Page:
- You really love doing, and that’s why you set up the business and why you do what you do. Keep those because that’s that’s your motivation, that’s what you want to do.
- And then highlight the bits that you hate
- And then look at the ones that you don’t mind but really somebody else could do
Then pick out the bits that other people could do and pick out the bits that you hate doing and look at passing those over to somebody else.
I’m always happy to speak to people beforehand if they’re not sure. It’s always nerve-wracking passing work over to somebody, especially if it’s the first time you’re ever doing that, if you’ve never worked with staff, if you’ve never worked with a virtual assistant.
So start small. You don’t have to give away everything at once. Build it up and grow in confidence with it.
But just think about what your business would be and how much more enjoyable working in your business would be if you didn’t have to go every day and deal with all the same questions on those emails, or these tedious little jobs that you hate doing. Other people love doing them – I love those jobs, they’re so important to a business and that’s what I really love about it.
And pick out what you can get rid of, and if you’re not sure how you could pass that work on, if you’re not sure if somebody else really can do that, just talk to somebody. Most virtual assistants will be happy to have a chat with you with no obligation and suggest ideas. Because somebody else could have an idea or know a system or have experience in doing exactly the same kind of work you’re talking about, and suggest ways of doing it that you’d never thought of. And that task that you couldn’t possibly hand over to anybody else is suddenly so easy for somebody else to do.
Start small, just with the things that you know you don’t mind somebody else doing. Just start with that, even if it’s just half an hour a week, it’s something, it’s a start. You’ll see that your business isn’t going to fall apart from giving that to somebody else. And you can go from there and build up as you need to.
Alison: I think the other thing as well – and this is what I relate to – when I was in my old position as a hotel general manager, the one thing that I wished I’d have known about was a virtual assistant. Because I would run management meetings, board meetings, and we would be scratching around to see who could take the minutes. And all it needs is an NDA because you couldn’t use any of the team just in case down the line there were certain things being discussed that was highly confidential. But you could actually do a non-disclosure agreement with a VA and be confident that it remains highly confidential.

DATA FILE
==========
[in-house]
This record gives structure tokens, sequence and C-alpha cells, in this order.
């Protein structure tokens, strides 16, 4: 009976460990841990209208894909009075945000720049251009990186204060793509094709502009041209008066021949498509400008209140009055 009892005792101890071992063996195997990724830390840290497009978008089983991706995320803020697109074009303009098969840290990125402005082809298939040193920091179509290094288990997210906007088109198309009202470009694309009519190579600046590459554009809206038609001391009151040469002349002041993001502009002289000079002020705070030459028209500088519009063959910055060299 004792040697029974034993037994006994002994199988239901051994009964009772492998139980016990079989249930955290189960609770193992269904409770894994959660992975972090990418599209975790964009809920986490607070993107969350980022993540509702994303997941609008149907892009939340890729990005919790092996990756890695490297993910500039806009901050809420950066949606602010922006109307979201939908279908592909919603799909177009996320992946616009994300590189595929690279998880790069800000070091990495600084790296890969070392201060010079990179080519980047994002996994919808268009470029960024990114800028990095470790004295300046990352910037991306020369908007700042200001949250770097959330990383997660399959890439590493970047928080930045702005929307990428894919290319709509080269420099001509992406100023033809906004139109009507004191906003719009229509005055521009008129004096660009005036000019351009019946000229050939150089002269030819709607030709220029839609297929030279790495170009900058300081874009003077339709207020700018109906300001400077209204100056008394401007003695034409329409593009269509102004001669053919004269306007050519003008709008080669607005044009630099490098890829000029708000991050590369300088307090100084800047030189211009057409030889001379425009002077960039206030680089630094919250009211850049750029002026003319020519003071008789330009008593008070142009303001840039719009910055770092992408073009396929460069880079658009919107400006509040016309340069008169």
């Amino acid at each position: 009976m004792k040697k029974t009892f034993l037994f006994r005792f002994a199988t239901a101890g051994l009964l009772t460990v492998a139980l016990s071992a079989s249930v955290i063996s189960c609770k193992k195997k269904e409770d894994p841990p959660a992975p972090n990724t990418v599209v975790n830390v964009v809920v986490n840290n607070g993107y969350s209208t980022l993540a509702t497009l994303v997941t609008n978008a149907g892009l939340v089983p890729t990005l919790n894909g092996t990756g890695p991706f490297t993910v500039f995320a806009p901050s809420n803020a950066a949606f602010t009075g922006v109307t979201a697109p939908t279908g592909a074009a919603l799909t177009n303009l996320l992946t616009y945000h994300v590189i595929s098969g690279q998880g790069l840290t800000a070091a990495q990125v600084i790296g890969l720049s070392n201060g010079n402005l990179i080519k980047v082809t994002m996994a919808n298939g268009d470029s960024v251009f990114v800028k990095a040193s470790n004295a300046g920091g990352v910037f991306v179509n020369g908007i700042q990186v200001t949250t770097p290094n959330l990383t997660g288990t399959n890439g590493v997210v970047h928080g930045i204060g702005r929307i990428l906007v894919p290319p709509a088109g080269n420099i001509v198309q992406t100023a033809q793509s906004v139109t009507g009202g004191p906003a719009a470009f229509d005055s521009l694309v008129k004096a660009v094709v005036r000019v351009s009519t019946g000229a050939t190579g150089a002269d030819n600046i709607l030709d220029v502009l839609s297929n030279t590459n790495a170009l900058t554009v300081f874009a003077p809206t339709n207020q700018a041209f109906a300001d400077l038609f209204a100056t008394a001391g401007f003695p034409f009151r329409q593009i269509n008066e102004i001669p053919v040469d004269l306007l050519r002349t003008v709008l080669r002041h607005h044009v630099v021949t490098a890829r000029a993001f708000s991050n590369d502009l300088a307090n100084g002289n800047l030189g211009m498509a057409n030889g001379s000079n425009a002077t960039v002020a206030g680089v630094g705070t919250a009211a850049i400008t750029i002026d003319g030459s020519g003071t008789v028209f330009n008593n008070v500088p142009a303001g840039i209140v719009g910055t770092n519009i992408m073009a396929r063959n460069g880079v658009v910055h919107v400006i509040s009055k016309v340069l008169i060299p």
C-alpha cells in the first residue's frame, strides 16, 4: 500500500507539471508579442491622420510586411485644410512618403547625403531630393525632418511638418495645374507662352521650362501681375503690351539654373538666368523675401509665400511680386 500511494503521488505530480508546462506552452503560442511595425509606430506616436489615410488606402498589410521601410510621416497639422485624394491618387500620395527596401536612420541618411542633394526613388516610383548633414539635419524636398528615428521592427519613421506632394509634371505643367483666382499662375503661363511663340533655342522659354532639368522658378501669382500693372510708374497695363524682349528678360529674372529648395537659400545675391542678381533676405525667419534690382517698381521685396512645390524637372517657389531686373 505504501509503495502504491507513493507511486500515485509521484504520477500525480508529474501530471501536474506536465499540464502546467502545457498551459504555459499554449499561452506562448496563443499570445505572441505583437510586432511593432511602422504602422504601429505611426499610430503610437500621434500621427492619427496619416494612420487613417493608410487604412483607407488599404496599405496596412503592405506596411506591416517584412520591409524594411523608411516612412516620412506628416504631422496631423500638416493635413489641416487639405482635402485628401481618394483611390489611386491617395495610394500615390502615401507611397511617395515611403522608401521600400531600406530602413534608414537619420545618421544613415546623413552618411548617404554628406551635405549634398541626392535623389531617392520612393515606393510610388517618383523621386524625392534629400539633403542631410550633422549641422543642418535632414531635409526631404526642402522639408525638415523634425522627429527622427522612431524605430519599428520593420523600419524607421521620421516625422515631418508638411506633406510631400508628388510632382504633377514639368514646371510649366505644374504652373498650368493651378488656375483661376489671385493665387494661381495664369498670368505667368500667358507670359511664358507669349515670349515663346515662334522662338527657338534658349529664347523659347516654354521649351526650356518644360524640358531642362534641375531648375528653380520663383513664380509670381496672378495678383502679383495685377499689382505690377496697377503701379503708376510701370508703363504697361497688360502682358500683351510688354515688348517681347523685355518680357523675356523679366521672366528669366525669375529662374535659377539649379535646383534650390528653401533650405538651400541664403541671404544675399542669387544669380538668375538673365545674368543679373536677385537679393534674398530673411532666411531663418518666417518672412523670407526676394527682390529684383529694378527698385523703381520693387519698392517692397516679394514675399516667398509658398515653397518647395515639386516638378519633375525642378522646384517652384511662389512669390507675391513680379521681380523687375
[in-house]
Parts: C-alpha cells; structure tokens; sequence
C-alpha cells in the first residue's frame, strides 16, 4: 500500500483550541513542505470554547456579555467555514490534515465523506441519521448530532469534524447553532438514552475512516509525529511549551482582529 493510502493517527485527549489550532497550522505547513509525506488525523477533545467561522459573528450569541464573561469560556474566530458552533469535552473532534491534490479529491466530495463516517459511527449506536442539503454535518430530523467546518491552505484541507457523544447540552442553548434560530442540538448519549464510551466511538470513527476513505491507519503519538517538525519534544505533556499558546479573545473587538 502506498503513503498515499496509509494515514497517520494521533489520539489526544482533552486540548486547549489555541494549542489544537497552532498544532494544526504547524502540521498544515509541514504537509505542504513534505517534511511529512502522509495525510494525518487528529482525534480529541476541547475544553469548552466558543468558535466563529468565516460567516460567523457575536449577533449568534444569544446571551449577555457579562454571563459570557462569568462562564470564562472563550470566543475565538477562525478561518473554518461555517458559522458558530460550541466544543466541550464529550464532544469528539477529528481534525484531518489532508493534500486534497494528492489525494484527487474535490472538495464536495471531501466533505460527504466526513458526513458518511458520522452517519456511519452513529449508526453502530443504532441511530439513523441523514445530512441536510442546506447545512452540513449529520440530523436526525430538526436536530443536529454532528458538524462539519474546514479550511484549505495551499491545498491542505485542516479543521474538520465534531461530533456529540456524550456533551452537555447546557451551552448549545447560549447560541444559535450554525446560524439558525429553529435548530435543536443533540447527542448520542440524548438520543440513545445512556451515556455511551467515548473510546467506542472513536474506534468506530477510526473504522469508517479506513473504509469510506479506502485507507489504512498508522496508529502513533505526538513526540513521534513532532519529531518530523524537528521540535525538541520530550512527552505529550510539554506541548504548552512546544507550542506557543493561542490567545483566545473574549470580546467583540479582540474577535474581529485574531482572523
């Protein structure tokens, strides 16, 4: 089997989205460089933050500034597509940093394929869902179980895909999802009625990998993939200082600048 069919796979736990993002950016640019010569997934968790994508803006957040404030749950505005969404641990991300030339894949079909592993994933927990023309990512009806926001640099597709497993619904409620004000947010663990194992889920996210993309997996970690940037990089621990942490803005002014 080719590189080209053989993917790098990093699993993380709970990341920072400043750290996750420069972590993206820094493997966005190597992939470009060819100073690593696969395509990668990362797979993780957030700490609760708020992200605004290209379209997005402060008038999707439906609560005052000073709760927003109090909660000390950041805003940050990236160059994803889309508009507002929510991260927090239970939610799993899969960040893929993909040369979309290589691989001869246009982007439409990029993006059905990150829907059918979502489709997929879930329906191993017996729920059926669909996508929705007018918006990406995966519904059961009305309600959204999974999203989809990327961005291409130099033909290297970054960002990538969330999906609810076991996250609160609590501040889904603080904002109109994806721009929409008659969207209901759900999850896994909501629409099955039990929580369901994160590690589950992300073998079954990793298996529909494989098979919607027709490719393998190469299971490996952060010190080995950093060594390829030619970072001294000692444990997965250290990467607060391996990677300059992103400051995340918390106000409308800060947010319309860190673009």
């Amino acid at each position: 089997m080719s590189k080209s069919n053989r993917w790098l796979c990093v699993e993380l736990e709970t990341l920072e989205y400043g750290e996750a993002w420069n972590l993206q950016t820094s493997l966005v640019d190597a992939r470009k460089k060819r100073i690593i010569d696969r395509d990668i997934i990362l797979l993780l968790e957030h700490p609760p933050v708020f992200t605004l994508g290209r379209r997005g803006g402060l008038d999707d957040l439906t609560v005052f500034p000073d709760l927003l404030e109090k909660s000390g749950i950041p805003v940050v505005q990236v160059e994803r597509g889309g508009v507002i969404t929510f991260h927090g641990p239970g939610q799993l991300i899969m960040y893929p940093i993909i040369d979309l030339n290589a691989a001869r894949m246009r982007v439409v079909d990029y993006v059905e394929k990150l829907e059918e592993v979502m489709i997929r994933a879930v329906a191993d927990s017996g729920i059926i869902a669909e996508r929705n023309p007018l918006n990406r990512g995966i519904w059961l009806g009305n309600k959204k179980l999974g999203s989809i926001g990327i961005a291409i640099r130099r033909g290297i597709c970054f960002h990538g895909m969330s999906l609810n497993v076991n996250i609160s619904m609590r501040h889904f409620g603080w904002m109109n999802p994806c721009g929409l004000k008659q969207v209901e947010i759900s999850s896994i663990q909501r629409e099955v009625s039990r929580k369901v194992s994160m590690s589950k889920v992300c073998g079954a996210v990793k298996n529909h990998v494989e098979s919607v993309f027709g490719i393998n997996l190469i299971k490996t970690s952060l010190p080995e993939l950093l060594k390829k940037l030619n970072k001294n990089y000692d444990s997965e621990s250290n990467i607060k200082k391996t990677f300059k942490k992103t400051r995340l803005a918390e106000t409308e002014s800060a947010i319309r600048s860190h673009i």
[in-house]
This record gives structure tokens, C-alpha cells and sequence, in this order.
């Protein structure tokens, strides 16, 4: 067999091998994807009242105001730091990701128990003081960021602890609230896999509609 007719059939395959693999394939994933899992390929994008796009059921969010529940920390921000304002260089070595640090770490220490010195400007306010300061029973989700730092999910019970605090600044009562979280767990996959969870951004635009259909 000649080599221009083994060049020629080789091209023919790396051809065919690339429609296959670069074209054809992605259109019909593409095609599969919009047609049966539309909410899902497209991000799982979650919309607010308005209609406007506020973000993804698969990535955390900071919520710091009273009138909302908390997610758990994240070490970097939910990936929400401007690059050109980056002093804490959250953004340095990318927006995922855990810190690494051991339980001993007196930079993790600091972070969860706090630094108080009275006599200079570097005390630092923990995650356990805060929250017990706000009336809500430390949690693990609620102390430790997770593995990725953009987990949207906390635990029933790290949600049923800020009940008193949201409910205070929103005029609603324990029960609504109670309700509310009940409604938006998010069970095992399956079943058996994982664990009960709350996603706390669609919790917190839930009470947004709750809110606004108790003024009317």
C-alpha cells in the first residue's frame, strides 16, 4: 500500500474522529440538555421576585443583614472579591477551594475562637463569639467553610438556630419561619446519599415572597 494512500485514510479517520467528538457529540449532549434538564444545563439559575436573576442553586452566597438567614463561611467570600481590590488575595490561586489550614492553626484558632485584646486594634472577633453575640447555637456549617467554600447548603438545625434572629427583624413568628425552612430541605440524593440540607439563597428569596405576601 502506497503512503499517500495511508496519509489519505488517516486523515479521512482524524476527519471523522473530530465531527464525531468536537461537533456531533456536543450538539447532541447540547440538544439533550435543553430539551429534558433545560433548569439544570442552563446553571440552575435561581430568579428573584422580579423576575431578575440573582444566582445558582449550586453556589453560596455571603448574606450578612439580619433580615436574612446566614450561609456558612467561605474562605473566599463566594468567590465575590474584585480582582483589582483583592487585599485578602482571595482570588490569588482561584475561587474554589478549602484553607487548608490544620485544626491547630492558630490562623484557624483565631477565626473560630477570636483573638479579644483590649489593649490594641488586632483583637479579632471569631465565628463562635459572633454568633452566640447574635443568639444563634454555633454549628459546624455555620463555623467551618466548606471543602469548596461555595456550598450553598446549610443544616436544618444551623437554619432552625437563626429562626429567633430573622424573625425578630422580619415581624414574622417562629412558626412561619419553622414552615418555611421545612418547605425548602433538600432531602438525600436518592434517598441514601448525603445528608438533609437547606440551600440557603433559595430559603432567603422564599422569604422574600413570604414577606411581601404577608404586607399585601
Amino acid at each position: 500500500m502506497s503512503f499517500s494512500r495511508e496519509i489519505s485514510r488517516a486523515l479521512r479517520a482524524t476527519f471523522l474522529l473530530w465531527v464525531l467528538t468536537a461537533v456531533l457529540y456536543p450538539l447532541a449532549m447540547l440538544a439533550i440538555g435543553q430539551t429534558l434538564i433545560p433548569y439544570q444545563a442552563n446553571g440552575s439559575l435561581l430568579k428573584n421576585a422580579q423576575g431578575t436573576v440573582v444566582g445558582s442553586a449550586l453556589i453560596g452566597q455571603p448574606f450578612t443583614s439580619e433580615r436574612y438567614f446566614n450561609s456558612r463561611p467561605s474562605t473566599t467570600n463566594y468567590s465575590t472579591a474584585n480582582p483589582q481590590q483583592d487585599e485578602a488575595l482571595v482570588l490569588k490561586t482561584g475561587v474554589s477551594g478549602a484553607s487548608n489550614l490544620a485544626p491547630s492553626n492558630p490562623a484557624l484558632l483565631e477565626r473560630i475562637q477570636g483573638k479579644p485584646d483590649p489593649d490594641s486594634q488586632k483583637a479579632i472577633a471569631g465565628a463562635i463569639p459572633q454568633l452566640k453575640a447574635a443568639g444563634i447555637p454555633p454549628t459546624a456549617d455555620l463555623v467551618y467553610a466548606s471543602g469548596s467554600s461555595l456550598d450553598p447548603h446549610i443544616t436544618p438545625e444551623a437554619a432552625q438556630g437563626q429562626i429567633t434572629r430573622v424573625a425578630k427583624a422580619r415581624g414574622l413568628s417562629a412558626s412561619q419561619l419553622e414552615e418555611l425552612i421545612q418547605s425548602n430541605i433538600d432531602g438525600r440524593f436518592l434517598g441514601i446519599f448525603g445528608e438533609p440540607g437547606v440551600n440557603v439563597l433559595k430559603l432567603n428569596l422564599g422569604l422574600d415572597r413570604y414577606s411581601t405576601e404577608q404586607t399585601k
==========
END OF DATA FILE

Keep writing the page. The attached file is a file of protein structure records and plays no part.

Kim: Yeah, most tasks are surmountable, there’s usually some way to outsource it if you need to or if you want to. It just could be that you’ve not thought of the way to do it yet and somebody else could suggest how to.
Alison: It’s worth that conversation.
So, have you got anything else to add?
Kim: No, i don’t think so, I think we’ve covered a lot of ground there. I hope it’s been useful. As you said a lot of people don’t know about virtual assistants and the flexibility that they can bring to a business. And it’s such a great way of getting that extra work done, or dealing with seasonal work, or getting extra expert help on a particular project, and just getting rid of the jobs that you don’t like doing.
And it’s really worth people thinking about and considering and just trying out. Because it’s so flexible, if it doesn’t work for you, you move on, you end a contract and that’s fine. You’re not really losing out on anything by giving it a go.
Alison: That’s that’s so true and. You know, I work with guys in America and we’re very clear that you’re only allowed to do 20% of your task list, your action plan, your actions and the other 80% is shipped out. And I’ll never when I first heard that. But it’s been the best gift because #TFM that I teach, which is
#TimeForMe, is so vitally important. And it’s incredible how so many people forget to have that time in the business to strategize and it’s so important.
Kim: Yeah, absolutely. If you’re feeling stuck you need more time for yourself, and just to see how much it relaxes you and helps everything else fall into place much more easily.
So how can anybody get in touch with you? What’s the best way to get in touch with you? Obviously we’ll put all your details at the end of this video for everybody and so how would you prefer people to get in touch with you?
Kim: Usually just dropping me an email. It’s just email@example.com. You can also find me on Linkedin, Instagram, Facebook. I’ve got my phone on me all the time if you try and get me on there you will get me. So drop me a message just to say hi or ask a bit of advice or learn a bit more about virtual assistants or anything like that. I respond pretty quickly most of the time.
Alison: That is brilliant, thank you so much Kim, it’s been an honour and a pleasure to have you on our #SowcaseSunday today. And thank you for giving so much content and ability to get people to understand what they could actually ship out to other people that would make their life so much easier.
Kim: Glad to help.
Alison: Thank you.